“Take a foot stance as if you were John L. Sullivan preparing for fisticuffs. Face the particular greyface you wish to short-circuit, or towards the direction of the negative aneristic vibration that you wish to neutralize. Begin waving your arms in any elaborate manner and make motions with your hands as though you were Mandrake feeling up a sexy giantess.
Chant, loudly and clearly:
GOBBLE GOBBLE GOBBLE GOBBLE GOBBLE
The results will be instantly apparent.”
As you can see, the technique utilized by the Discordians is a funnier way to go, but chances are you can use this exact same style to disorient potential attackers. However that does change the spirit in which the Discordians practice this curse. But, they would most likely shrug their shoulders and say, ‘To each his own.’
About These Curses:
The first curse is for self-preservation of the physical kind, and the second example is for self-preservation of the spiritual kind. Health and safety are your birthrights. Happiness and joy is like having a delicious desert. If you use the Turkey Curse wisely, you will find that you are a safer and happier person.
Found at: Aunty Flo
In this ritual the Greek Goddess Nemesis, a deity of fate and vengeance, is seen in the role of being the complementary opposite of ones ego referring to the inner self as the center of both personalities. Habits and actions taken against ones real desires create the opposite to the same degree and thereby form an anti-personality of ones ego, which in this case is identified with the principle of Nemesis.
Disturbances on the plane of reality due to actions against ones subconscious desires can be eliminated by ritual union with this personal demon-sister/brother and enable one to reach ones inner self, which is defined as the mean value of both the personalities.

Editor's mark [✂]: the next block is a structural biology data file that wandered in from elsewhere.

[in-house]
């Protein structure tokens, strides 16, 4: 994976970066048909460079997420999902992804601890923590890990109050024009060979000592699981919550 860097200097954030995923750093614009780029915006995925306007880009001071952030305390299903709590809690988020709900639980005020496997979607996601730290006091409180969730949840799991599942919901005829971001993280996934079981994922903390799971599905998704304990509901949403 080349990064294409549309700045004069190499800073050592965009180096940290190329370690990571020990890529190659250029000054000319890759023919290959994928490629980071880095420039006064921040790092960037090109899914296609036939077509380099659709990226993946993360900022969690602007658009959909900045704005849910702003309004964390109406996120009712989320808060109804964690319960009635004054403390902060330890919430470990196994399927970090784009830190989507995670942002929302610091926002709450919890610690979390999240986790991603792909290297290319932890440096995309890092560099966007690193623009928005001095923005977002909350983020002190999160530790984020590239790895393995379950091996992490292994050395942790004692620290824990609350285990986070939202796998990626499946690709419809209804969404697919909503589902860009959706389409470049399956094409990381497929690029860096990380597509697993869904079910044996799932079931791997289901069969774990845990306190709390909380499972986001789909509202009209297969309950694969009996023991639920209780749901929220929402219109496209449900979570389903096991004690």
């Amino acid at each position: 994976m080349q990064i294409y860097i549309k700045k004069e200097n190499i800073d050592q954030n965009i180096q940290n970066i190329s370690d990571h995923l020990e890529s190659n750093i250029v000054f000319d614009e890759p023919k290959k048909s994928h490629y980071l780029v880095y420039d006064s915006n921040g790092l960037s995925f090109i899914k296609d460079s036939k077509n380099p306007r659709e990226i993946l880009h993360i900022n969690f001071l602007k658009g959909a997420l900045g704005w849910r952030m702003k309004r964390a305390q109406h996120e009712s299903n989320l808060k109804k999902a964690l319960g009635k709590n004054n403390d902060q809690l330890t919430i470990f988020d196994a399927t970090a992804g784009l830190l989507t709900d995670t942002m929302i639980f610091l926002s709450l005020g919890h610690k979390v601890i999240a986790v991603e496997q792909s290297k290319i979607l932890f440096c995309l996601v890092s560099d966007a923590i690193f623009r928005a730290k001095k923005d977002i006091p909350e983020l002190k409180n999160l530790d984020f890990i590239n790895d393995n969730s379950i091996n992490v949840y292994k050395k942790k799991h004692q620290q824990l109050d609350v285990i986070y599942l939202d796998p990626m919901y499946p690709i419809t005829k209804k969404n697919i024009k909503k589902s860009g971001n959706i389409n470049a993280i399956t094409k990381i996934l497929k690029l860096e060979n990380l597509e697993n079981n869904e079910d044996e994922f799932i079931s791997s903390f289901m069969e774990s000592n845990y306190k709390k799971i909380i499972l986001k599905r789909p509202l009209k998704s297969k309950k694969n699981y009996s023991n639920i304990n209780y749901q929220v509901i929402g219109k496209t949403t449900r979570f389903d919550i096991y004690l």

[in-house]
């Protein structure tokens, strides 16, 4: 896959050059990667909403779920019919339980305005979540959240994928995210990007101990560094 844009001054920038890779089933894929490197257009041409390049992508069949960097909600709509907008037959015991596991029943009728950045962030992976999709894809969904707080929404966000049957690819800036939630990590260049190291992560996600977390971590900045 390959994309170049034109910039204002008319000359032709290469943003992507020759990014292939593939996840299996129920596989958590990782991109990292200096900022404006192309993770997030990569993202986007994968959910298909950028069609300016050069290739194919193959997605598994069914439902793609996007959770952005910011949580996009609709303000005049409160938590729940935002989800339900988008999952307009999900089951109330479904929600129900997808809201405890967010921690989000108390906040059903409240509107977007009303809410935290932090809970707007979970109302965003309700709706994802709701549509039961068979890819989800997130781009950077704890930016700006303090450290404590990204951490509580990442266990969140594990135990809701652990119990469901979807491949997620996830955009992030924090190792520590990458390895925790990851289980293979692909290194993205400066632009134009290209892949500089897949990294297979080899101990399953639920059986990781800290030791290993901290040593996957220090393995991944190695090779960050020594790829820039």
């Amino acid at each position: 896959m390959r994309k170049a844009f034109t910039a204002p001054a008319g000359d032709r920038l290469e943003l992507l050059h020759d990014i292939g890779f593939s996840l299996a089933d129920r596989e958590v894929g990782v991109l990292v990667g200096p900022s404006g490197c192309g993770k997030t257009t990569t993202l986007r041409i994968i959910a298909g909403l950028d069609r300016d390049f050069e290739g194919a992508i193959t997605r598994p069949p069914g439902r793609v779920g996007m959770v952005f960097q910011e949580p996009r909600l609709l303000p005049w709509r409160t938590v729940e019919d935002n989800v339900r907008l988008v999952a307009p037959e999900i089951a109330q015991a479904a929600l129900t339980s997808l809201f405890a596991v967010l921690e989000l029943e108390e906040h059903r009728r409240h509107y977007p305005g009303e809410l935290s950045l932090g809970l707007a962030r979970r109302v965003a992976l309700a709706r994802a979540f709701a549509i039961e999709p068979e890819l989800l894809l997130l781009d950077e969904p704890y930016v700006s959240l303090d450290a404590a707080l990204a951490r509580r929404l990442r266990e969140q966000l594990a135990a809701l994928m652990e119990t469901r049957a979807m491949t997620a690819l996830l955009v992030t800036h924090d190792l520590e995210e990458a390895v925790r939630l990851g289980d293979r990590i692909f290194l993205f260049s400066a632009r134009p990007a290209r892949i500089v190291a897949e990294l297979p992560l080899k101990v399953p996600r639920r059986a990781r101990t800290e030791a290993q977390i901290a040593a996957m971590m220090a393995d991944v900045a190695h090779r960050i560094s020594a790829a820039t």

The effect of this ritual, if performed correctly, would by definition be fatal. Therefore the operation is strictly limited to the part of the psyche which the magician wishes to explore. A Sigil representing this portion of the psyche is forcibly activated during the ritual in order that the magician may seek answers to his problems within the chosen area in the personality.
No specific wishes or desires can be used for this purpose, only general ones. This is a necessary restriction to avoid being overwhelmed by any unpleasant effects. The magician should be aware of this when constructing the Sigil.
The ritual is performed sitting on the ground in the posture of the Rune Perthro. The head may rest on the lower part of the arms, and the face should be covered by the cowl of the robe.
Perthro is the rune of fate. Perthro is not a gentle or passive rune, although it is aligned with a feminine polarity.
Perthro is the relentless force of water. Unstoppable, controllable only to a point, and then, suddenly – with no warning – the water is out of control, drowning everything and smashing it to bits and pieces as flotsam is slammed and hammered into buildings or structures. Perth clears a path for change.
Statement of intent:
It is my will to take a step towards the center of my self by union with my opposite through this Sigil!
Creating the Sigil:
Write out your statement of intent, modifying it in any way that feels appropriate. Then remove all the vowels from the sentence, and rewrite all the remaining letters. Next remove all the repeating letters so that it’s now just a string of non repeating consonants. Make a symbol or picture by combining the remaining letters with the Perthro symbol. Play with your design until it looks aesthetically pleasing to you and the combination of the letters are hidden. In other words, you want it to look not at all like what it started out to be.
Now, let the meaning of the symbol, let your statement of intent go completely. Allow yourself to forget the Symbol’s meaning, forget the desire behind the original sentence completely. Remembering the desire ruins the ultimate effect. Destroy all the things you’ve written to make the Sigil. Let nothing be a reminder of its meaning. Remember only what it looks like.